LCS and hammerhead shark retention limit from 25 to 3 LCS other than 
sandbar sharks per vessel per trip on April 6, 2017 (82 FR 17765; April 
13, 2017) after considering the inseason retention limit adjustment 
criteria listed in Sec.  635.24(a)(8). Based on dealer reports through 
June 16, 2017, approximately 69 percent and 82 percent of the 
aggregated LCS and hammerhead shark quotas remain, respectively. At 
this point in the season, fishermen in the Atlantic region may not have 
an opportunity to fully utilize the quotas in the region for the 
remainder of the year if the retention limits are not increased, and 
available quota will be underutilized.
    Accordingly, as of July 16, 2017, NMFS is increasing the retention 
limit for the commercial aggregated LCS and hammerhead shark management 
groups in the Atlantic region for directed shark limited access permit 
holders from 3 LCS other than sandbar sharks per vessel per trip to 36 
LCS other than sandbar sharks per vessel per trip. This retention limit 
adjustment does not apply to directed shark limited access permit 
holders if the vessel is properly permitted to operate as a charter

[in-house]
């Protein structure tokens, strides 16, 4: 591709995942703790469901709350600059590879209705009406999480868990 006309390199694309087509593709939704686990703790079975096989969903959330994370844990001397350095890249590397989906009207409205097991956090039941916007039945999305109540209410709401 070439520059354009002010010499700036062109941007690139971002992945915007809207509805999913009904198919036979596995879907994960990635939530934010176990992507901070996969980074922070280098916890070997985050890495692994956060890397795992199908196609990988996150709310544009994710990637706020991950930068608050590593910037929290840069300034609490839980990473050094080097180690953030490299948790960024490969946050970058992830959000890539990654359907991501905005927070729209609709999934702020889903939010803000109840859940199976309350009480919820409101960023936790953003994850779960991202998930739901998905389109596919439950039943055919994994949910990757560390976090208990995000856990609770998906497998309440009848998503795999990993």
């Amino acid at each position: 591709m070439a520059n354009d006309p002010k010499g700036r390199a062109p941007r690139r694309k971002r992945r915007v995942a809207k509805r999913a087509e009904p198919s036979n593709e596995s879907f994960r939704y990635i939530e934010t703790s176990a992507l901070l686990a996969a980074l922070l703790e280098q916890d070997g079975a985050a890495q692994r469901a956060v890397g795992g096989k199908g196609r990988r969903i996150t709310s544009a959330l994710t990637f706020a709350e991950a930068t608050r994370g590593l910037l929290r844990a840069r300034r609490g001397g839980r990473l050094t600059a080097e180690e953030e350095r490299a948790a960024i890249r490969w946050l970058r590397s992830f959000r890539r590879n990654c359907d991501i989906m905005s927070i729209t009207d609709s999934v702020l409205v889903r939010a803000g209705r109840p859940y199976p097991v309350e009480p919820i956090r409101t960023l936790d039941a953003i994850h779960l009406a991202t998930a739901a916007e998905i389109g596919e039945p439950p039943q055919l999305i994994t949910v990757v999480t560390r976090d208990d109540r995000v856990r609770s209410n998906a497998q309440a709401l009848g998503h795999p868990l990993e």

vessel or headboat for HMS and is engaged in a for-hire trip, in which 
case the recreational retention limits for sharks and ``no sale'' 
provisions apply (Sec.  635.22(a) and (c)); or if the vessel possesses 
a valid shark research permit under Sec.  635.32 and a NMFS-approved 
observer is onboard, in which case the restrictions noted on the shark 
research permit apply.
    All other retention limits and shark fisheries in the Atlantic 
region remain unchanged. This retention limit will remain at 36 LCS 
other than sandbar sharks per vessel per trip for the rest of the 2017 
fishing season, or until NMFS announces via a document in the Federal 
Register another adjustment to the retention limit or a fishery 
closure, if warranted.

Classification

    The Assistant Administrator for NMFS (AA) finds that it is 
impracticable and contrary to the public interest to provide prior 
notice of, and an opportunity for public comment on, this action for 
the following reasons:
    Prior notice is impracticable because the regulatory criteria for